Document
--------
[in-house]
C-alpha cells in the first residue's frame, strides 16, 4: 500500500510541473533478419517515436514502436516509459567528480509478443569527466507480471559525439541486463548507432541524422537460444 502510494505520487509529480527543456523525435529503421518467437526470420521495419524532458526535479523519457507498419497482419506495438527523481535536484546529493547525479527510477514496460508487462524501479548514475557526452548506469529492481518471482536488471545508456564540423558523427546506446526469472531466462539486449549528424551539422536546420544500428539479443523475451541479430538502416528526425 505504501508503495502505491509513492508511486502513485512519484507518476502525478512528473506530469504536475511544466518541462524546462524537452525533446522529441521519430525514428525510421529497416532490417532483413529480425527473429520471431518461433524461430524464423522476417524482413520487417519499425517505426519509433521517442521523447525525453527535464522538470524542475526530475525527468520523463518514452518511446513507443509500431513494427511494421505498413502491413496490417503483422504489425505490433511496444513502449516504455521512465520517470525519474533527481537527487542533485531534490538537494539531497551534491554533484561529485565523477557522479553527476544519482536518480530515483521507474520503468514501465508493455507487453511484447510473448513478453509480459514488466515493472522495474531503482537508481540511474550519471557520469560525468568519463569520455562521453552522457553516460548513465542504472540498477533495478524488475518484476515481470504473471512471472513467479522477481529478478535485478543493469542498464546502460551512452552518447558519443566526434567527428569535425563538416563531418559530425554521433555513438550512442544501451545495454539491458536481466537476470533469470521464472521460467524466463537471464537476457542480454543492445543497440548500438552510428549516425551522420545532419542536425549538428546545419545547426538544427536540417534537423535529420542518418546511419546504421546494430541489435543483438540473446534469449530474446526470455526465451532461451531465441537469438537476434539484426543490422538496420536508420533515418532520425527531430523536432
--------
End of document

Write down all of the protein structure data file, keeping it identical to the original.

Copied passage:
[in-house]
C-alpha cells in the first residue's frame, strides 16, 4: 500500500510541473533478419517515436514502436516509459567528480509478443569527466507480471559525439541486463548507432541524422537460444 502510494505520487509529480527543456523525435529503421518467437526470420521495419524532458526535479523519457507498419497482419506495438527523481535536484546529493547525479527510477514496460508487462524501479548514475557526452548506469529492481518471482536488471545508456564540423558523427546506446526469472531466462539486449549528424551539422536546420544500428539479443523475451541479430538502416528526425 505504501508503495502505491509513492508511486502513485512519484507518476502525478512528473506530469504536475511544466518541462524546462524537452525533446522529441521519430525514428525510421529497416532490417532483413529480425527473429520471431518461433524461430524464423522476417524482413520487417519499425517505426519509433521517442521523447525525453527535464522538470524542475526530475525527468520523463518514452518511446513507443509500431513494427511494421505498413502491413496490417503483422504489425505490433511496444513502449516504455521512465520517470525519474533527481537527487542533485531534490538537494539531497551534491554533484561529485565523477557522479553527476544519482536518480530515483521507474520503468514501465508493455507487453511484447510473448513478453509480459514488466515493472522495474531503482537508481540511474550519471557520469560525468568519463569520455562521453552522457553516460548513465542504472540498477533495478524488475518484476515481470504473471512471472513467479522477481529478478535485478543493469542498464546502460551512452552518447558519443566526434567527428569535425563538416563531418559530425554521433555513438550512442544501451545495454539491458536481466537476470533469470521464472521460467524466463537471464537476457542480454543492445543497440548500438552510428549516425551522420545532419542536425549538428546545419545547426538544427536540417534537423535529420542518418546511419546504421546494430541489435543483438540473446534469449530474446526470455526465451532461451531465441537469438537476434539484426543490422538496420536508420533515418532520425527531430523536432